Esteban understood free speech

Dave Waddell is a Chico State journalism instructor and advisor to The Orion.

The retirement of Manuel Esteban as Chico State’s president has left me feeling uneasy about the future.

My apprehension relates mostly to my role as faculty adviser to Chico State’s student-managed weekly newspaper, The Orion, which has won an avalanche of awards and brought considerable positive recognition to the university.

Chico State has long been a place where free speech is valued. Whether it be war protests or anti-abortion placards or Bible-thumping “Brother Matt” railing against fornicators in the Free Speech Area, dialogue is healthy for democracy. And it’s good for education because it creates relevant and active classroom discussions.

An environment that values free speech is delicate and important. Indeed, I think one of several factors that have fostered The Orion’s success is an administration that respects a free, vigorous and responsible student press.

I am reminded of a quote from journalism educator W. Dale Harrison, who said that “the only press that has remained undeniably free is the collegiate press at our best state universities.”

In an age of cold corporate takeover of journalism, there’s truth to that. And I’m convinced that it’s not possible to have a great college newspaper unless students have genuine control of its content. A public-university president can’t legally wrest away that control, but he or she can try to undercut it in any number of unseemly ways.

At Chico State, journalism students are trained and trusted. Sometimes they make mistakes— mistakes that are always more painful in print. The students—the good ones, anyway—learn from those mistakes and become better journalists.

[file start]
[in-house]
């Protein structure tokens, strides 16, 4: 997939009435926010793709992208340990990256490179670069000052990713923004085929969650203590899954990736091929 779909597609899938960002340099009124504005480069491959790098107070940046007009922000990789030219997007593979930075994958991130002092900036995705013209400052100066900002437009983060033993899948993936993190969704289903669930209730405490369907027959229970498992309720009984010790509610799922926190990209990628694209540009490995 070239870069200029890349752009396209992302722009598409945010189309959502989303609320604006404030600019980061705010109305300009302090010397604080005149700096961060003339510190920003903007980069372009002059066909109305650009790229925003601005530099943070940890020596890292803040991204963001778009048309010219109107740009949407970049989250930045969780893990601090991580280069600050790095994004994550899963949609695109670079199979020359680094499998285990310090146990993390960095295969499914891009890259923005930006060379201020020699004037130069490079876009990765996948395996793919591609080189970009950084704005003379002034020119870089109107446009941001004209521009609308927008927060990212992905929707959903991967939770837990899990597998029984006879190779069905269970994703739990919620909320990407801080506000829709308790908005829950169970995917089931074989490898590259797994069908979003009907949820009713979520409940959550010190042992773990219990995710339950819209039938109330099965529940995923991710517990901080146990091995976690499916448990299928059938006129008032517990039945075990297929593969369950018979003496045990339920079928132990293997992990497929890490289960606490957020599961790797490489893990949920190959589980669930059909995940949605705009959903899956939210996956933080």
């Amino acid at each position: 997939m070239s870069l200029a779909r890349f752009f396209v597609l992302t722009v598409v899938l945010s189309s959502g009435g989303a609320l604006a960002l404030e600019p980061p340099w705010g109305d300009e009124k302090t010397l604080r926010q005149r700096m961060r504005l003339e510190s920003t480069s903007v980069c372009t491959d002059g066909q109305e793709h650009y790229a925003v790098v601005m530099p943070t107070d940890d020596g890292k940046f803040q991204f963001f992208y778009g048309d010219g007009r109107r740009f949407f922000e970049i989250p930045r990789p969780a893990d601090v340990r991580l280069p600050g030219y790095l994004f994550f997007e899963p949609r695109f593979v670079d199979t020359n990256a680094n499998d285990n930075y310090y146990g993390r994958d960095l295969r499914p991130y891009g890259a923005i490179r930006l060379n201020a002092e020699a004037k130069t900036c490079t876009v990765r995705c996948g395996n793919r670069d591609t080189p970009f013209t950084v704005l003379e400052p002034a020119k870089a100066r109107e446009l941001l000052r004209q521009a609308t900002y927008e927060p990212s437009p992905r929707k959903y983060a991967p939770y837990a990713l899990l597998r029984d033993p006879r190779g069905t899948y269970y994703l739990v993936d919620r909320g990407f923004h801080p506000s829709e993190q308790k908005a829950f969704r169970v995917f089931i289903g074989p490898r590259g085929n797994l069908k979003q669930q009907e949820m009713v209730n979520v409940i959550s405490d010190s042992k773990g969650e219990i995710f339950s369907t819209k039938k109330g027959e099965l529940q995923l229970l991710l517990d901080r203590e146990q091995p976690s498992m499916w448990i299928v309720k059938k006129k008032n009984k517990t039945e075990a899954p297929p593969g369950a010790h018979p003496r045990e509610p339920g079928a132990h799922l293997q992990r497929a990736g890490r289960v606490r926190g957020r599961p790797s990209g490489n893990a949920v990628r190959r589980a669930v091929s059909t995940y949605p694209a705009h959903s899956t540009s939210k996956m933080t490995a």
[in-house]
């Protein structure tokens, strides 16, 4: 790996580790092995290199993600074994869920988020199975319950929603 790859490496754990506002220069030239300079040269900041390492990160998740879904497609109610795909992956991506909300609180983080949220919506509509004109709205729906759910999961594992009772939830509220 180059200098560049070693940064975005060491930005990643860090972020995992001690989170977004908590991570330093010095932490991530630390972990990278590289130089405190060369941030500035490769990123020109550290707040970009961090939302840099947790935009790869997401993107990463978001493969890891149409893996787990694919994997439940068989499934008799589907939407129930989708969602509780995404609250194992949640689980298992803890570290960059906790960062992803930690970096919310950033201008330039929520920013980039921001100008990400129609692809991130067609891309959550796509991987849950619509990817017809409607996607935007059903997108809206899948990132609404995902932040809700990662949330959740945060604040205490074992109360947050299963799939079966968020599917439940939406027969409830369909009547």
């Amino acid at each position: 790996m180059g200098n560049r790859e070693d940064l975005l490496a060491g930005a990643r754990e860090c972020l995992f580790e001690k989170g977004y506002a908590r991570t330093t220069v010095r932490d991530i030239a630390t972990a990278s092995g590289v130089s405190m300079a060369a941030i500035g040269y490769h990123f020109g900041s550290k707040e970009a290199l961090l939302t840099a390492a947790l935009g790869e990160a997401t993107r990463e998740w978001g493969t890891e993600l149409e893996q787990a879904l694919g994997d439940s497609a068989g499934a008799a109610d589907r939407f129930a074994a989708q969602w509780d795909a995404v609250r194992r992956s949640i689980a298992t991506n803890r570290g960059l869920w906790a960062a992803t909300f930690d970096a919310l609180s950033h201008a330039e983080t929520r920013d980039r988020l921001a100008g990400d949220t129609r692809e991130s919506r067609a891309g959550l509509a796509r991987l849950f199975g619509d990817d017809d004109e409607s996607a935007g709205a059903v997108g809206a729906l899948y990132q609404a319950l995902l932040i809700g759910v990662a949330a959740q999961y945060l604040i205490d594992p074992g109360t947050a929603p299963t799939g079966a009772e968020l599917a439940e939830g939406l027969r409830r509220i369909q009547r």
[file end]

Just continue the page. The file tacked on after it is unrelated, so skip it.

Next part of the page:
Esteban has been good for The Orion by not overreacting to mistakes. He has trumpeted the paper’s triumphs and been to its reporters one of the most accessible administrators on campus. That access has translated into a better-informed university community.

Another thing Esteban did regularly was participate in free-wheeling, off-the-record discussions with The Orion staff. He could be both very opinionated and very, very funny. During one particularly divisive campus issue, Esteban expressed astonishment at the profane language some students put into angry e-mails to him. Orion staffers, I think, were both surprised and delighted when he told them what those words were.

It is probably unrealistic to expect the next university president to connect with students as well as Esteban has. But his successor should be expected to respect the free-speech ethic that has made The Orion a better newspaper and Chico State a better university.